MARCIA: How can community members prepare themselves for a pandemic?
Um, I guess now people would maybe kinda trying to keep some what of a supply. Something, but you don’t want to go panic buying and hoard toilet paper like a lot of these other people have done. Um you have to be aware and conscious of others as well. Um but they can definitely, Um that’s probably one of the things. Cause its not even just a pandemic, thats in any emergency situation. Where, Um, it could be for tornado, it could be like earthquake, you lose power, some severe storm. You never really know but just kinda Um just having something to keep you a few days, supply or something. And then Um, kinda of…be more careful of where your getting your information from. Um and trusted sources. You want to go to, not just, Um by someone that believe that they are a trusted sources is more opinionated. But we want to definitely go with facts. Um and if we are dealing with a virus we want something a scientific fact. Right! So, um that’s one of the things you wanna kinda do. Um well yeah. Just be a little more cautious.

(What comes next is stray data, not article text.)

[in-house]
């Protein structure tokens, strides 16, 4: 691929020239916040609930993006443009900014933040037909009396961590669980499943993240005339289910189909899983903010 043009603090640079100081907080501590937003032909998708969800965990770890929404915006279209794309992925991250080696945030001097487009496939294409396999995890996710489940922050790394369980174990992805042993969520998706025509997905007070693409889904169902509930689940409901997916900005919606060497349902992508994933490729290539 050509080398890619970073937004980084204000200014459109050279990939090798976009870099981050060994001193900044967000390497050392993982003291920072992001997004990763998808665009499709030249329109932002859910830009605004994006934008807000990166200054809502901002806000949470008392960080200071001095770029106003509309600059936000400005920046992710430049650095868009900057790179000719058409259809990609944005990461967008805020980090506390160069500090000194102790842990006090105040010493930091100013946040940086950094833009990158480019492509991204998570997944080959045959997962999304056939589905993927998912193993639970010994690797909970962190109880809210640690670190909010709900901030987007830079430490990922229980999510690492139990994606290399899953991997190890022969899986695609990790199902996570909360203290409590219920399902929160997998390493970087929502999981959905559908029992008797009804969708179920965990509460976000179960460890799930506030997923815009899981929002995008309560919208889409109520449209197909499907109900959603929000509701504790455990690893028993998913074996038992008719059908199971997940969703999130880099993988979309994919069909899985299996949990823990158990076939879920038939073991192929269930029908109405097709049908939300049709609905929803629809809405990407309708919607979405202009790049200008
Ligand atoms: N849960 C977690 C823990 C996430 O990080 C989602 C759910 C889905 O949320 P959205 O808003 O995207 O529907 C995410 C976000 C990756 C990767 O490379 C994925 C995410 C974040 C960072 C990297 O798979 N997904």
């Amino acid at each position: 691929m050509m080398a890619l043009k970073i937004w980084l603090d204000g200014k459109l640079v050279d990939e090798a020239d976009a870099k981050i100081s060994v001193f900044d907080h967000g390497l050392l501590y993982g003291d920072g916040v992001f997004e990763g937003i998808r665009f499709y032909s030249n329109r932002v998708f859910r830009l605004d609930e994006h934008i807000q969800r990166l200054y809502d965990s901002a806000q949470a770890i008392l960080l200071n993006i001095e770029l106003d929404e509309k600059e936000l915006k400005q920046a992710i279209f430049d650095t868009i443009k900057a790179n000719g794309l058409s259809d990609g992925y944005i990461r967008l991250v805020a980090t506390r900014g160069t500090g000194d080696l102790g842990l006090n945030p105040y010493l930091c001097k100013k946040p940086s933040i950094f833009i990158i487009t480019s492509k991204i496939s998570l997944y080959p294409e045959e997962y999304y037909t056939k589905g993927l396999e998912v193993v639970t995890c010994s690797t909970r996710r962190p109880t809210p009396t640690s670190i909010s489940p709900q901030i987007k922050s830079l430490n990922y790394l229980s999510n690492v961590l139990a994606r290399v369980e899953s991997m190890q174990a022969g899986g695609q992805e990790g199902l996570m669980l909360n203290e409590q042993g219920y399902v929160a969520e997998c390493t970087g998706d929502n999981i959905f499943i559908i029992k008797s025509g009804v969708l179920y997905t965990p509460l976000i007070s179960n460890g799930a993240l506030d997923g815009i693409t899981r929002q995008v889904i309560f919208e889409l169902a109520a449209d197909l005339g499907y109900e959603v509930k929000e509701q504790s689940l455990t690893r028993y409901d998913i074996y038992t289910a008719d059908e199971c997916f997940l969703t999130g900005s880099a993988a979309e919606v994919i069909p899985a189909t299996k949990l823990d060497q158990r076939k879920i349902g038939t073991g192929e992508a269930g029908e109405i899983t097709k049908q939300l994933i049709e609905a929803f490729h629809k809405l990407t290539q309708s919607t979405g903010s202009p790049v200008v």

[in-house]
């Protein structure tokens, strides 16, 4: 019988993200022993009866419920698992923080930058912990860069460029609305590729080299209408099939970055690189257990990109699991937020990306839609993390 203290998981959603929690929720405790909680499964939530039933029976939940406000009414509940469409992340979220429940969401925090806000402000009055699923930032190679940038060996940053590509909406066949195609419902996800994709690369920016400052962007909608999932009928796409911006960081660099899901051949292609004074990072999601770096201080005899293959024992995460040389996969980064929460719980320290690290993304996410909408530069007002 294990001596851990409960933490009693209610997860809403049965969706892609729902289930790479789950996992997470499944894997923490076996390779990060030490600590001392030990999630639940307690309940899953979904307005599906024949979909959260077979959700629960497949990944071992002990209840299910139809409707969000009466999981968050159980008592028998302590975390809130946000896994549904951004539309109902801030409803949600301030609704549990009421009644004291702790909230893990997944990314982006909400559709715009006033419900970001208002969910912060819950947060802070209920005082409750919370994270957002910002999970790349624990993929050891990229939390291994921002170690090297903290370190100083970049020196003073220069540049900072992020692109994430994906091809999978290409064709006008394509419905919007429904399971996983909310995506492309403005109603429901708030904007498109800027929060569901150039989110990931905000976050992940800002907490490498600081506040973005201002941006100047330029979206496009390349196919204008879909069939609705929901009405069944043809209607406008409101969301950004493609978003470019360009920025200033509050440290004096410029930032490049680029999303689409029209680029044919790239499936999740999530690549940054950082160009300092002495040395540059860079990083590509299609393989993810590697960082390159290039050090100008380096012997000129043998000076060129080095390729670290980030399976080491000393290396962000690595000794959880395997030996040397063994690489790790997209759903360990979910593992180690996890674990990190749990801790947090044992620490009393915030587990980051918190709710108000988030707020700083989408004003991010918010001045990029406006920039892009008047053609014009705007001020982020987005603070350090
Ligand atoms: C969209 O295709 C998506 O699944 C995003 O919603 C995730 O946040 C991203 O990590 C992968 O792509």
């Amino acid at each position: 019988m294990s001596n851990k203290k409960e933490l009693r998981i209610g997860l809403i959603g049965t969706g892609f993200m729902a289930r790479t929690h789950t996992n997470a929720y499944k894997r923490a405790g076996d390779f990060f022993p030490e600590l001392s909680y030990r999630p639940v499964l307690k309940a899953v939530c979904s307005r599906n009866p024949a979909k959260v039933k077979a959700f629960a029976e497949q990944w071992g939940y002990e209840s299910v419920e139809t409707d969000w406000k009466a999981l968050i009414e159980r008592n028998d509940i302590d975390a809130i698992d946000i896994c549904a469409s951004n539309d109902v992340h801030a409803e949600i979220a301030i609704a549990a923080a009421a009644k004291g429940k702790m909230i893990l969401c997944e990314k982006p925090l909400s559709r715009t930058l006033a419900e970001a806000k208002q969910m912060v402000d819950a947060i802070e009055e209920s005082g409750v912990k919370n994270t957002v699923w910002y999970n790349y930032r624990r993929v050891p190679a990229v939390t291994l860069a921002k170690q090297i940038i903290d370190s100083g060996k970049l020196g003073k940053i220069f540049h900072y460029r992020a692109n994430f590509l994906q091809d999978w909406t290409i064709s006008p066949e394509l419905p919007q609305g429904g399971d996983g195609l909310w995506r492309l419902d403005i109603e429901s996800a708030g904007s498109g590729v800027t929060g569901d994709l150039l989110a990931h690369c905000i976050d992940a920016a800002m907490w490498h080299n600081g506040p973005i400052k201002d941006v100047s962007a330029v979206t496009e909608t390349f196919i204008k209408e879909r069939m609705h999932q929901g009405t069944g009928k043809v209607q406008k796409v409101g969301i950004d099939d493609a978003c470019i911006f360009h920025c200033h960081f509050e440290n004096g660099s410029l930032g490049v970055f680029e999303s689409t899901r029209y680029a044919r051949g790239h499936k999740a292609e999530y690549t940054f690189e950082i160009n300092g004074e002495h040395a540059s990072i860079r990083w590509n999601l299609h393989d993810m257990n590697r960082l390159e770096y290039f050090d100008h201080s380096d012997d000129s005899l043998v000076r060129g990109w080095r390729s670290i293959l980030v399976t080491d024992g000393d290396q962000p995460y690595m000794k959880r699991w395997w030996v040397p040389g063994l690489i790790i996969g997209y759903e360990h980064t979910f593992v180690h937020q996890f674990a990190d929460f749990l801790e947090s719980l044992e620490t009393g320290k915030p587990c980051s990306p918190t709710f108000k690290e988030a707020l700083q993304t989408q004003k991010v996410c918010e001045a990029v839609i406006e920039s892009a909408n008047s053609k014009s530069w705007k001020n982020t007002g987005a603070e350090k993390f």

MARCIA: Is there anything you wanted to talk about that we did not get to cover?
MARCIA: Is there anything you would like to add?
um I think people during this time to think of your neighbors, especially the elderly or ones that cant get out to get supplies. Its to much for themselves. Check in on them regularly, Um for their health and their psychological state. This time can be very depressing and stressful. There is something could do people can do to support their community.
MARCIA: Thank you very much for your time. Ladies and gentlemen, Nurse Diane.
For more information please visit
Centers for Disease Control and Prevention: https://www.cdc.gov/flu/video/pandemic-resources/1918-pandemic-flu/1918-pandemic-flu-lowres.wmv